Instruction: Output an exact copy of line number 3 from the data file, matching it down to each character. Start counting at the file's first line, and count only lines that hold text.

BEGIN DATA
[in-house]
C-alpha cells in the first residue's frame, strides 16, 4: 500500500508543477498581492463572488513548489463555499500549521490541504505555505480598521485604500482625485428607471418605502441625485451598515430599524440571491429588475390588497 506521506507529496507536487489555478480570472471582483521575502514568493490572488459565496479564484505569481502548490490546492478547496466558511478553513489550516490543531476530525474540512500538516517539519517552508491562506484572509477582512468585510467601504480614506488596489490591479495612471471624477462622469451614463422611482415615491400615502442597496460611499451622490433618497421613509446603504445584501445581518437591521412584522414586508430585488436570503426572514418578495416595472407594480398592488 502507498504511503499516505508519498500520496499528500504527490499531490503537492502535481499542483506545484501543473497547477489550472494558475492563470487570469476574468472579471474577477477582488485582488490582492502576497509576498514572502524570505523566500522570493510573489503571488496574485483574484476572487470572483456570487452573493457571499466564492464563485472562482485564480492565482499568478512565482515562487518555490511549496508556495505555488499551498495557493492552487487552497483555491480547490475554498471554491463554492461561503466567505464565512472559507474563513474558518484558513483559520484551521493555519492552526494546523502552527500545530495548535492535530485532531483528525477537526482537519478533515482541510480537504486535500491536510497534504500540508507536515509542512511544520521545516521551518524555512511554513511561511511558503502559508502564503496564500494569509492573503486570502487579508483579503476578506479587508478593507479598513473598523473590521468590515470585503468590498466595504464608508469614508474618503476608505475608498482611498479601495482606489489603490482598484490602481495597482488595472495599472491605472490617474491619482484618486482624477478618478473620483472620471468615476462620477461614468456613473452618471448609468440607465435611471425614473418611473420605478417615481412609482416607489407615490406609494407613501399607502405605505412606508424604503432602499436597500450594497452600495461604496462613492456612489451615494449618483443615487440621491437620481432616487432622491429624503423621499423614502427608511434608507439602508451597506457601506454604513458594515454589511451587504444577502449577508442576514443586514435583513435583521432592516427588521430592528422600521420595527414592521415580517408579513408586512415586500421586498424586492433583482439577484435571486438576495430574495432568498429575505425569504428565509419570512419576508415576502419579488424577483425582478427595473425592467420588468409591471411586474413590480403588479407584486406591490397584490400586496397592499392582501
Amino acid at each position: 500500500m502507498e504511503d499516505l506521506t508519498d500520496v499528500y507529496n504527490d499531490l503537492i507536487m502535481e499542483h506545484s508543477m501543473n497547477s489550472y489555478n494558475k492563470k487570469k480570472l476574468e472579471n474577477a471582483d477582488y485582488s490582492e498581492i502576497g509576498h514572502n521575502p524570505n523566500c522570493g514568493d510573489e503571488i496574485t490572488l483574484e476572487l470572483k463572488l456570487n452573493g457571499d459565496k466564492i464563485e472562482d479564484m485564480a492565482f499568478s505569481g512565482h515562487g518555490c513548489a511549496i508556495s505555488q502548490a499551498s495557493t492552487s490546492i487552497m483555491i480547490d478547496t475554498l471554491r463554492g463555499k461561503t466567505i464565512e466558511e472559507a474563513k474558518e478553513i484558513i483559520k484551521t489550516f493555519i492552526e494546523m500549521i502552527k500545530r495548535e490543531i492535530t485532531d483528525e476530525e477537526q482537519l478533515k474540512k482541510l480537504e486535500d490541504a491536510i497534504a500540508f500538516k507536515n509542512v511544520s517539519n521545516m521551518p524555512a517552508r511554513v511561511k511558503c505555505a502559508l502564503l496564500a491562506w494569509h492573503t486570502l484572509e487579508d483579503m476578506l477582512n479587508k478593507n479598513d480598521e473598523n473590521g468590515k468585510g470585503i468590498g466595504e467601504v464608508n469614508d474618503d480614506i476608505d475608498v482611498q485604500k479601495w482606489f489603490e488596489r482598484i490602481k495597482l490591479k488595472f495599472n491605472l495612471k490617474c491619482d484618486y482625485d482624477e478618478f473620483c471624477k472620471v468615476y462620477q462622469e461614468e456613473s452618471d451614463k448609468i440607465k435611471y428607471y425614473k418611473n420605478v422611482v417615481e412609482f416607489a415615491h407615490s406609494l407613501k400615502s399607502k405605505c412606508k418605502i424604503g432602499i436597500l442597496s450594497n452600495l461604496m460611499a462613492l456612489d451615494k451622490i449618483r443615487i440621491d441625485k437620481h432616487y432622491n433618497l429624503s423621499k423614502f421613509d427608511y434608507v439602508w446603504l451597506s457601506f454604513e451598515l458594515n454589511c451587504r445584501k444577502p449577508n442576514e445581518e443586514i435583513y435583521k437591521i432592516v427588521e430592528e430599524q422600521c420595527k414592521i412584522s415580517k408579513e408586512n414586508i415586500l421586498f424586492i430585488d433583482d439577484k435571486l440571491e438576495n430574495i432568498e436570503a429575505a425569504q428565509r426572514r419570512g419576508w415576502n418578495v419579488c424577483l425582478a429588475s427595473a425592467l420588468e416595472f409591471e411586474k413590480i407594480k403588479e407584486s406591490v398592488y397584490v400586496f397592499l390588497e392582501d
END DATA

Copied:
Amino acid at each position: 500500500m502507498e504511503d499516505l506521506t508519498d500520496v499528500y507529496n504527490d499531490l503537492i507536487m502535481e499542483h506545484s508543477m501543473n497547477s489550472y489555478n494558475k492563470k487570469k480570472l476574468e472579471n474577477a471582483d477582488y485582488s490582492e498581492i502576497g509576498h514572502n521575502p524570505n523566500c522570493g514568493d510573489e503571488i496574485t490572488l483574484e476572487l470572483k463572488l456570487n452573493g457571499d459565496k466564492i464563485e472562482d479564484m485564480a492565482f499568478s505569481g512565482h515562487g518555490c513548489a511549496i508556495s505555488q502548490a499551498s495557493t492552487s490546492i487552497m483555491i480547490d478547496t475554498l471554491r463554492g463555499k461561503t466567505i464565512e466558511e472559507a474563513k474558518e478553513i484558513i483559520k484551521t489550516f493555519i492552526e494546523m500549521i502552527k500545530r495548535e490543531i492535530t485532531d483528525e476530525e477537526q482537519l478533515k474540512k482541510l480537504e486535500d490541504a491536510i497534504a500540508f500538516k507536515n509542512v511544520s517539519n521545516m521551518p524555512a517552508r511554513v511561511k511558503c505555505a502559508l502564503l496564500a491562506w494569509h492573503t486570502l484572509e487579508d483579503m476578506l477582512n479587508k478593507n479598513d480598521e473598523n473590521g468590515k468585510g470585503i468590498g466595504e467601504v464608508n469614508d474618503d480614506i476608505d475608498v482611498q485604500k479601495w482606489f489603490e488596489r482598484i490602481k495597482l490591479k488595472f495599472n491605472l495612471k490617474c491619482d484618486y482625485d482624477e478618478f473620483c471624477k472620471v468615476y462620477q462622469e461614468e456613473s452618471d451614463k448609468i440607465k435611471y428607471y425614473k418611473n420605478v422611482v417615481e412609482f416607489a415615491h407615490s406609494l407613501k400615502s399607502k405605505c412606508k418605502i424604503g432602499i436597500l442597496s450594497n452600495l461604496m460611499a462613492l456612489d451615494k451622490i449618483r443615487i440621491d441625485k437620481h432616487y432622491n433618497l429624503s423621499k423614502f421613509d427608511y434608507v439602508w446603504l451597506s457601506f454604513e451598515l458594515n454589511c451587504r445584501k444577502p449577508n442576514e445581518e443586514i435583513y435583521k437591521i432592516v427588521e430592528e430599524q422600521c420595527k414592521i412584522s415580517k408579513e408586512n414586508i415586500l421586498f424586492i430585488d433583482d439577484k435571486l440571491e438576495n430574495i432568498e436570503a429575505a425569504q428565509r426572514r419570512g419576508w415576502n418578495v419579488c424577483l425582478a429588475s427595473a425592467l420588468e416595472f409591471e411586474k413590480i407594480k403588479e407584486s406591490v398592488y397584490v400586496f397592499l390588497e392582501d